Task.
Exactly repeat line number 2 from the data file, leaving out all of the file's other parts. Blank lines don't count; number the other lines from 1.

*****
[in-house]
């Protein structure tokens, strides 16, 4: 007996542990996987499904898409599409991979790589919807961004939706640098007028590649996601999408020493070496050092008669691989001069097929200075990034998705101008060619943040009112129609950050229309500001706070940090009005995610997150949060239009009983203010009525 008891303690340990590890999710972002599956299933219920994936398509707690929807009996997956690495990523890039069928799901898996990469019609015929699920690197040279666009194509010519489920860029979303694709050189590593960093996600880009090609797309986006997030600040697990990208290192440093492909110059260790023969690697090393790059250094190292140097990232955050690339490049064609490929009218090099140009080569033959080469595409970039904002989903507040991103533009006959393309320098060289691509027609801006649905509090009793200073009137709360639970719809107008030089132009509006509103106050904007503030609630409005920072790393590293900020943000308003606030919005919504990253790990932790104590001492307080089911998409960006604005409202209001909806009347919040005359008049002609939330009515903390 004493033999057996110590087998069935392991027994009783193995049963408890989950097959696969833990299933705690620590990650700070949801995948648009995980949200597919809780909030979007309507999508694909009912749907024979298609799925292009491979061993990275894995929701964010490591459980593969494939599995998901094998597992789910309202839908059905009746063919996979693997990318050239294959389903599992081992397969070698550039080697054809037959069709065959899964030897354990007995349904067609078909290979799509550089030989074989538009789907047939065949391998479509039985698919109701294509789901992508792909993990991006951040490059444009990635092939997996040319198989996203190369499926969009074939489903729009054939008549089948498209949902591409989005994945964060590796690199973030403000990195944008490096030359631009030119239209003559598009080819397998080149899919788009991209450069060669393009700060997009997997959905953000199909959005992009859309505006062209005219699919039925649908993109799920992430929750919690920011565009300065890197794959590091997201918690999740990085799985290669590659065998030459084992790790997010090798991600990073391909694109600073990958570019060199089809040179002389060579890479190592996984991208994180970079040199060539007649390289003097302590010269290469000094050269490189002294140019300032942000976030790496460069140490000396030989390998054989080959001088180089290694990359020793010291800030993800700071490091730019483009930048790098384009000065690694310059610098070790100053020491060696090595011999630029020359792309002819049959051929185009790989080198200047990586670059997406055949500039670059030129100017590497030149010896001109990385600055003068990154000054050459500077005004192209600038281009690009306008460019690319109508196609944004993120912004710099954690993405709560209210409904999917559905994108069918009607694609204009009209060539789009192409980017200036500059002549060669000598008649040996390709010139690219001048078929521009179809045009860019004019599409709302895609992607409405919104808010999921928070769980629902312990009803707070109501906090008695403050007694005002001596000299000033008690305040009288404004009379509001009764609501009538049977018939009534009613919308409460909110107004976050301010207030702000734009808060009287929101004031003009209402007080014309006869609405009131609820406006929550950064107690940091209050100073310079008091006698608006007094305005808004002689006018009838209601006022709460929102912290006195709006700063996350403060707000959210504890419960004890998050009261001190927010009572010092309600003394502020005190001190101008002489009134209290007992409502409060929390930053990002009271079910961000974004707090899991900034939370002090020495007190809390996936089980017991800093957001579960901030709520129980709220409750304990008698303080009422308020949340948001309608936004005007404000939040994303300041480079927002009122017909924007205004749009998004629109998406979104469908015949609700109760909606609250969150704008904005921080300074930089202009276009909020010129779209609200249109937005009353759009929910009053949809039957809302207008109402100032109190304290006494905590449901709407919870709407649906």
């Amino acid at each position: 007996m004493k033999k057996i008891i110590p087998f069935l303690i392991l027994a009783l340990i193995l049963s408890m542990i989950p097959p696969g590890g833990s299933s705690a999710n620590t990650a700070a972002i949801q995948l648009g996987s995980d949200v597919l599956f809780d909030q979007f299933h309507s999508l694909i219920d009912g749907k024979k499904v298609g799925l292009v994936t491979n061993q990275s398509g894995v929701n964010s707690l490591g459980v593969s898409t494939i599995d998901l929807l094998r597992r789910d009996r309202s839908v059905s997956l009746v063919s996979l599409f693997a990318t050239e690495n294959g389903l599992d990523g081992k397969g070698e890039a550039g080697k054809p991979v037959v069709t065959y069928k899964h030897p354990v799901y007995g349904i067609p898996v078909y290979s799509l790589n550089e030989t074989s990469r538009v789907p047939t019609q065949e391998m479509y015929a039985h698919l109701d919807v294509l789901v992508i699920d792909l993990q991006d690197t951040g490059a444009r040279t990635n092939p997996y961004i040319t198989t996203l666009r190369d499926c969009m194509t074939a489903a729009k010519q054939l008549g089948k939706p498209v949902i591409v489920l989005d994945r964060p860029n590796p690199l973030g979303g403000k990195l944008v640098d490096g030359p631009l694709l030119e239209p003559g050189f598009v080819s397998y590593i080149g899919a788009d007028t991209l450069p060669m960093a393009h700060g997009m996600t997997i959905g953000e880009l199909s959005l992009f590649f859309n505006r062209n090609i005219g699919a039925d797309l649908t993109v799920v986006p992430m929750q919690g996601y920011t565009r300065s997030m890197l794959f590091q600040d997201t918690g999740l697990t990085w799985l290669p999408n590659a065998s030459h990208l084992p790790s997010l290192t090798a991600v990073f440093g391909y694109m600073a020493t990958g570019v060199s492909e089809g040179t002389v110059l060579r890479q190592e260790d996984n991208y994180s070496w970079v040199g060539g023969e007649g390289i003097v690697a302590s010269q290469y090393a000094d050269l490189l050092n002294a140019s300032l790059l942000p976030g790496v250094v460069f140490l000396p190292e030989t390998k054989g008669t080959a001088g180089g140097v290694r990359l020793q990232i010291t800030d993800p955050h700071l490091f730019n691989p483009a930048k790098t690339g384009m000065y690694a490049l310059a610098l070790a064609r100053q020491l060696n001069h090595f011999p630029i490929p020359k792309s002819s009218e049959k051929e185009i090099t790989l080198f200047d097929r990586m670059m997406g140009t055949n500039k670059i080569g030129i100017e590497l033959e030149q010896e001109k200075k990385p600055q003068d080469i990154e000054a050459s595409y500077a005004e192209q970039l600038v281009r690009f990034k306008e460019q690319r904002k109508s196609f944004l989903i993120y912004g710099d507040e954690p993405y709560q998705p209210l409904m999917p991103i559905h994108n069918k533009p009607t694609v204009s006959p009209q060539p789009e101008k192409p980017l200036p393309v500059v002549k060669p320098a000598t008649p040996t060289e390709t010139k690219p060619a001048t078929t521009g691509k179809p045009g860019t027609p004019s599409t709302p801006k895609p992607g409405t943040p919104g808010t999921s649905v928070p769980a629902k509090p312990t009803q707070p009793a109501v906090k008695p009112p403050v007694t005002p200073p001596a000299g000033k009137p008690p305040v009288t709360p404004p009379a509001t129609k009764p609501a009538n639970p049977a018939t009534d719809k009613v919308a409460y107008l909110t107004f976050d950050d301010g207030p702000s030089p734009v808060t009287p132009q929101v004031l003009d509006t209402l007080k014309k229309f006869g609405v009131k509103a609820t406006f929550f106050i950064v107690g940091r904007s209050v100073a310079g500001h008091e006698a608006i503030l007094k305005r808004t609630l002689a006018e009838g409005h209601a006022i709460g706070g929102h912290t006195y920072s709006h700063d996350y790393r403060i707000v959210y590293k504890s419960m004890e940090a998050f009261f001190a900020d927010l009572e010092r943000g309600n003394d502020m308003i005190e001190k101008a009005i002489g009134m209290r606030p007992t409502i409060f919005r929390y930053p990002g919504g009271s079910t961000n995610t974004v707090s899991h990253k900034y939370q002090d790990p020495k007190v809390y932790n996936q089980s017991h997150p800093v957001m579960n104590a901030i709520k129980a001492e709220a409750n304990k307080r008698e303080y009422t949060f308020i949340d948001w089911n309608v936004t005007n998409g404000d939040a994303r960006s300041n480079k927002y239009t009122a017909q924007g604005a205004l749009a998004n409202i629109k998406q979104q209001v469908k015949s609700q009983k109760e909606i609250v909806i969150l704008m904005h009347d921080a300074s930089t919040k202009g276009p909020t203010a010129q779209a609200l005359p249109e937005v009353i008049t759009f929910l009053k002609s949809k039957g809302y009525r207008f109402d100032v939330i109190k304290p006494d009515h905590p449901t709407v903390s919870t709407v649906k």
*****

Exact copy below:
């Protein structure tokens, strides 16, 4: 007996542990996987499904898409599409991979790589919807961004939706640098007028590649996601999408020493070496050092008669691989001069097929200075990034998705101008060619943040009112129609950050229309500001706070940090009005995610997150949060239009009983203010009525 008891303690340990590890999710972002599956299933219920994936398509707690929807009996997956690495990523890039069928799901898996990469019609015929699920690197040279666009194509010519489920860029979303694709050189590593960093996600880009090609797309986006997030600040697990990208290192440093492909110059260790023969690697090393790059250094190292140097990232955050690339490049064609490929009218090099140009080569033959080469595409970039904002989903507040991103533009006959393309320098060289691509027609801006649905509090009793200073009137709360639970719809107008030089132009509006509103106050904007503030609630409005920072790393590293900020943000308003606030919005919504990253790990932790104590001492307080089911998409960006604005409202209001909806009347919040005359008049002609939330009515903390 004493033999057996110590087998069935392991027994009783193995049963408890989950097959696969833990299933705690620590990650700070949801995948648009995980949200597919809780909030979007309507999508694909009912749907024979298609799925292009491979061993990275894995929701964010490591459980593969494939599995998901094998597992789910309202839908059905009746063919996979693997990318050239294959389903599992081992397969070698550039080697054809037959069709065959899964030897354990007995349904067609078909290979799509550089030989074989538009789907047939065949391998479509039985698919109701294509789901992508792909993990991006951040490059444009990635092939997996040319198989996203190369499926969009074939489903729009054939008549089948498209949902591409989005994945964060590796690199973030403000990195944008490096030359631009030119239209003559598009080819397998080149899919788009991209450069060669393009700060997009997997959905953000199909959005992009859309505006062209005219699919039925649908993109799920992430929750919690920011565009300065890197794959590091997201918690999740990085799985290669590659065998030459084992790790997010090798991600990073391909694109600073990958570019060199089809040179002389060579890479190592996984991208994180970079040199060539007649390289003097302590010269290469000094050269490189002294140019300032942000976030790496460069140490000396030989390998054989080959001088180089290694990359020793010291800030993800700071490091730019483009930048790098384009000065690694310059610098070790100053020491060696090595011999630029020359792309002819049959051929185009790989080198200047990586670059997406055949500039670059030129100017590497030149010896001109990385600055003068990154000054050459500077005004192209600038281009690009306008460019690319109508196609944004993120912004710099954690993405709560209210409904999917559905994108069918009607694609204009009209060539789009192409980017200036500059002549060669000598008649040996390709010139690219001048078929521009179809045009860019004019599409709302895609992607409405919104808010999921928070769980629902312990009803707070109501906090008695403050007694005002001596000299000033008690305040009288404004009379509001009764609501009538049977018939009534009613919308409460909110107004976050301010207030702000734009808060009287929101004031003009209402007080014309006869609405009131609820406006929550950064107690940091209050100073310079008091006698608006007094305005808004002689006018009838209601006022709460929102912290006195709006700063996350403060707000959210504890419960004890998050009261001190927010009572010092309600003394502020005190001190101008002489009134209290007992409502409060929390930053990002009271079910961000974004707090899991900034939370002090020495007190809390996936089980017991800093957001579960901030709520129980709220409750304990008698303080009422308020949340948001309608936004005007404000939040994303300041480079927002009122017909924007205004749009998004629109998406979104469908015949609700109760909606609250969150704008904005921080300074930089202009276009909020010129779209609200249109937005009353759009929910009053949809039957809302207008109402100032109190304290006494905590449901709407919870709407649906």